The editorial regarding President Bush's address is blantantly misleading (``Bush on Iraq: Terrorists will fail,'' June 29).
Your paper dismisses most public opinion polls, which display a growing anxiety with the packaging and progress in the war. The editorial staff force-feeds readers, and in the process, puts forth a dishonest interpretation of public opinion. Even worse, the Herald filled the piece with fractured logic, at one point quoting President Bush on the importance of protecting ``our'' future from car bombers (I have yet to see a car bomber on Newbury Street), to later point out the sacrifice that troops have made for the Iraqi people.
We invaded Iraq illegally. That is terrorism. At least let those of us who legitimately support the troops understand their real contribution rather than hear another flailing attempt to pacify.
ALL EDITIONS SECTION: EDITORIAL; Pg. 013 LENGTH: 546 words HEADLINE: OP-ED;
Supporting the troops can be made easy BYLINE: By John Kerry and Pamela Resor BODY:
To truly honor our past and present heroes, our deeds must match our words. Today, many military families struggle to meet the demands of extended and repeated tours of duty.
Whether it's families who can no longer pay the bills when a parent is in the reserves, or a health care system that doesn't fully meet veterans' needs, we must do better. We need a Military Family Bill of Rights that stands by our troops and their families. And we must acknowledge that no bill or budget will ever anticipate all the needs of our military families. Someone will always fall through the cracks.
Take the case of 22-year-old Jay Briseno of Manassas, Va. Jay was wounded in Iraq and left paralyzed from the neck down. The law authorizes the Veterans Administration to provide $11,000 to modify a disabled veteran's vehicle. But that just wasn't enough to buy the specially-outfitted vehicle he needed. A generous member of the community donated the van Jay's parents now use to drive him to medical appointments.
There is a second lesson to be learned from Jay's story. When it comes to honoring our troops and taking care of them when they return home, Americans are willing to do the right thing. We are willing to bet on the generosity of Americans to guarantee we do right by every Jay Briseno.
We have proposed adding a simple box to state and federal income tax forms that will allow Americans to voluntarily mark a few dollars of their taxes to a fund for military families. If we do this for our presidential elections, we should do it for our troops.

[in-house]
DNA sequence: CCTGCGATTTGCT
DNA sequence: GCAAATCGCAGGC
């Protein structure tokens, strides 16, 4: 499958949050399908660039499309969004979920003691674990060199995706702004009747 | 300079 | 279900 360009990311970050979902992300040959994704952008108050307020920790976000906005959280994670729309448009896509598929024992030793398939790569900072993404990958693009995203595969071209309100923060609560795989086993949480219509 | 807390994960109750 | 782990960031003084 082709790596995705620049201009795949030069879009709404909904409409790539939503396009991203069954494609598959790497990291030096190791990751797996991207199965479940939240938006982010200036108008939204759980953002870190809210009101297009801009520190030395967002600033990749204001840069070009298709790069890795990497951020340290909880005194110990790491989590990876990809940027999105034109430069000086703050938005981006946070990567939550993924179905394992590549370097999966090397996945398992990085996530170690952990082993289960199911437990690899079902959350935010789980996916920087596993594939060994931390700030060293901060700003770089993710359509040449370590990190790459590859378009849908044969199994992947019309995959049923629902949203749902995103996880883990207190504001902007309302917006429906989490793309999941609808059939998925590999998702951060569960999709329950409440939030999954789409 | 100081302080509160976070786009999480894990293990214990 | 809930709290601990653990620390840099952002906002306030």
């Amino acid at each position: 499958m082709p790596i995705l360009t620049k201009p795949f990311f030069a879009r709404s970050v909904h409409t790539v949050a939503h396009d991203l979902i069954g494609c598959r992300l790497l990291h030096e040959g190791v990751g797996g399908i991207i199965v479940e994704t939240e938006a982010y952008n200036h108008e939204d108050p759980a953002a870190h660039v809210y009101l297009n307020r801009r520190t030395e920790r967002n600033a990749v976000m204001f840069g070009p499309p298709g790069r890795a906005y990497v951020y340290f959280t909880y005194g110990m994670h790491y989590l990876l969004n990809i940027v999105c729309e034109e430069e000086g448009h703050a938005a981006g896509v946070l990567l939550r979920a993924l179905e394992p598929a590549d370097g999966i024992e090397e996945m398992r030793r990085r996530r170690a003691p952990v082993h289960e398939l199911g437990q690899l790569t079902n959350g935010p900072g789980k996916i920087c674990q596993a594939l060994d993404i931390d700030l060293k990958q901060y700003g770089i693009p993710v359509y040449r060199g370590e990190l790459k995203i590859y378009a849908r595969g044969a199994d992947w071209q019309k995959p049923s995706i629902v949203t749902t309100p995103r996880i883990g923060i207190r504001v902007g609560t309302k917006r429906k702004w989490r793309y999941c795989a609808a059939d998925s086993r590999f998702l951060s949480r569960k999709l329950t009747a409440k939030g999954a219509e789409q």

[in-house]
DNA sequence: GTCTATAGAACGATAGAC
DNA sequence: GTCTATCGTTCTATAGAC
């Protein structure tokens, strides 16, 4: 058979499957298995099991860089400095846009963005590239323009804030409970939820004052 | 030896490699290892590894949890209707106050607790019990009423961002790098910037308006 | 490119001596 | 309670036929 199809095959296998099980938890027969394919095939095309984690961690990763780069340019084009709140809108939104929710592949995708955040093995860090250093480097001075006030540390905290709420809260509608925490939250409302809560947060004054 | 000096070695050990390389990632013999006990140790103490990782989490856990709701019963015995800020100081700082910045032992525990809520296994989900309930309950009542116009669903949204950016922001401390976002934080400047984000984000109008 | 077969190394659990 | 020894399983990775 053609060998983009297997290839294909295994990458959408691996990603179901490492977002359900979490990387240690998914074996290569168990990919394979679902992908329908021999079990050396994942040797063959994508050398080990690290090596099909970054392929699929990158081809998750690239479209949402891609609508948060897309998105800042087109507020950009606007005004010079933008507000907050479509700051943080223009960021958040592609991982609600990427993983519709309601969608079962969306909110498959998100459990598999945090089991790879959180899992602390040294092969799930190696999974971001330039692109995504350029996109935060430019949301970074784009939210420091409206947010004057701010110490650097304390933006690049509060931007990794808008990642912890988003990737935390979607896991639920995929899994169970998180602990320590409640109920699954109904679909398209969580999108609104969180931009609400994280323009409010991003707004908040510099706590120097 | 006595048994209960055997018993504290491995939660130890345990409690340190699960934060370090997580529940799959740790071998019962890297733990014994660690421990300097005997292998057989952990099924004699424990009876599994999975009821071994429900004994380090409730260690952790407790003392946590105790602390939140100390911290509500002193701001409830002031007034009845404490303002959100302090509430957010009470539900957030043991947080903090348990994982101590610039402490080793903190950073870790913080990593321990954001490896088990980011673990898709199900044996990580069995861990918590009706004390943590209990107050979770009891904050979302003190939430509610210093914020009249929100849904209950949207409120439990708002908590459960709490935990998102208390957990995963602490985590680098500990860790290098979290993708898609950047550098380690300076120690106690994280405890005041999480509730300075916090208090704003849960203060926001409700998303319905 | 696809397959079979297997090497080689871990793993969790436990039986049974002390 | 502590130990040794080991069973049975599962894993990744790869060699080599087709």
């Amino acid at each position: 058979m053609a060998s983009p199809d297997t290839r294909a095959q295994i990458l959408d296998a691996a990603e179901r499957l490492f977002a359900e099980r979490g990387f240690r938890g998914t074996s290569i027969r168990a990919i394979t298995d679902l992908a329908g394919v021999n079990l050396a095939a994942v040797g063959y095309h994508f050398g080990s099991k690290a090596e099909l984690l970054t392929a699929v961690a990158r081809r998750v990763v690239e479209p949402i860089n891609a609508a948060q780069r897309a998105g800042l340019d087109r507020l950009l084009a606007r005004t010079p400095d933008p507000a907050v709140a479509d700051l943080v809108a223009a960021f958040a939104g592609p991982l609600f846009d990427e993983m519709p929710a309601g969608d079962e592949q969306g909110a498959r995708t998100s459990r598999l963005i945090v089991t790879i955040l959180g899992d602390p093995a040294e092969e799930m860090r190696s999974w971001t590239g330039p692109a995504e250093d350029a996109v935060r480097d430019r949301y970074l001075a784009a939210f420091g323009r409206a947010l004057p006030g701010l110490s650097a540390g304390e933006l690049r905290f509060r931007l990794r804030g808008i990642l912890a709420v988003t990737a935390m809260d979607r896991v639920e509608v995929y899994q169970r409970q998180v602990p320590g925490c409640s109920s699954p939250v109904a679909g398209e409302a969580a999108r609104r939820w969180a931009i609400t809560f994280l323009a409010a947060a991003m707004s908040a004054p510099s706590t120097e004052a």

Just think: If half of American taxpayers gave $5, we would have almost $400 million every year to meet the unanticipated needs of our troops and their families.
Some might ask why we need to add this box when people can already contribute to dozens of military charities. That's a fair point, but we should make it as easy as possible for Americans to stand by our troops.
Many of our troops have already experienced how helpful these military charities can be. Take John Salonich, a Massachusetts National Guardsman from Worcester. While serving at Guantanamo Bay, he contracted encephalitis, and continues to suffer from brain damage and related symptoms. The Friends of the Mass. National Guard and Reservist Families, a private charity that would benefit from these voluntary funds, provided financial support to deal with the illness, and paid for the family to visit John in the hospital. John's wife, Lisa, calls the Friends ``angels of mercy.'' She says, ``My husband believed in the importance of being a Guardsman . . . John was a brilliant computer developer with a bright future, and now it is uncertain.
``People want to help,'' she added, ``Please give them the vehicle in which to do so by supporting this bill.''
Massachusetts can join 16 states in creating a check-off for veterans, and as a new generation of vets returns home from Afghanistan and Iraq, Congress should follow their lead. For every presidential campaign, 13 million Americans send $3 of their tax money to fund the open elections that are the foundation of our democracy. Next year, we hope they can do the same for those who risk their lives to defend it.
John Kerry is the junior senator from Massachusetts. Pamela Resor is a state senator from Acton. LOAD-DATE: July 4, 2005
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ALL EDITIONS SECTION: EDITORIAL; Pg. 012 LENGTH: 697 words HEADLINE: Letters to the editor BODY:
The Herald ought to at least appear objective in stories that readers would conclude are news (June 29).
Trashing Gov. Mitt Romney because he's insufficiently conservative for your taste may make for a good editorial, but you ought to at least have the integrity to label it as such.
- Norman Bernstein, Sharon
Gelzinis scores again
As usual, Peter Gelzinis' column on the West End was on target and most commendable (``The sad ending to West End story,'' June 29). There has been much written about the travesty that befell the West End, and Jimmy Campano's remarks in the column brought to light the greed and government intervention that can and did destroy a neighborhood like the one I grew up in.
The U.S. Supreme Court's decision about government takeover of private property has rekindled the memory of many West Enders. Campano is correct in saying that it's the people who give neighborhoods their life, and the people should make sure that the West End tragedy is not repeated.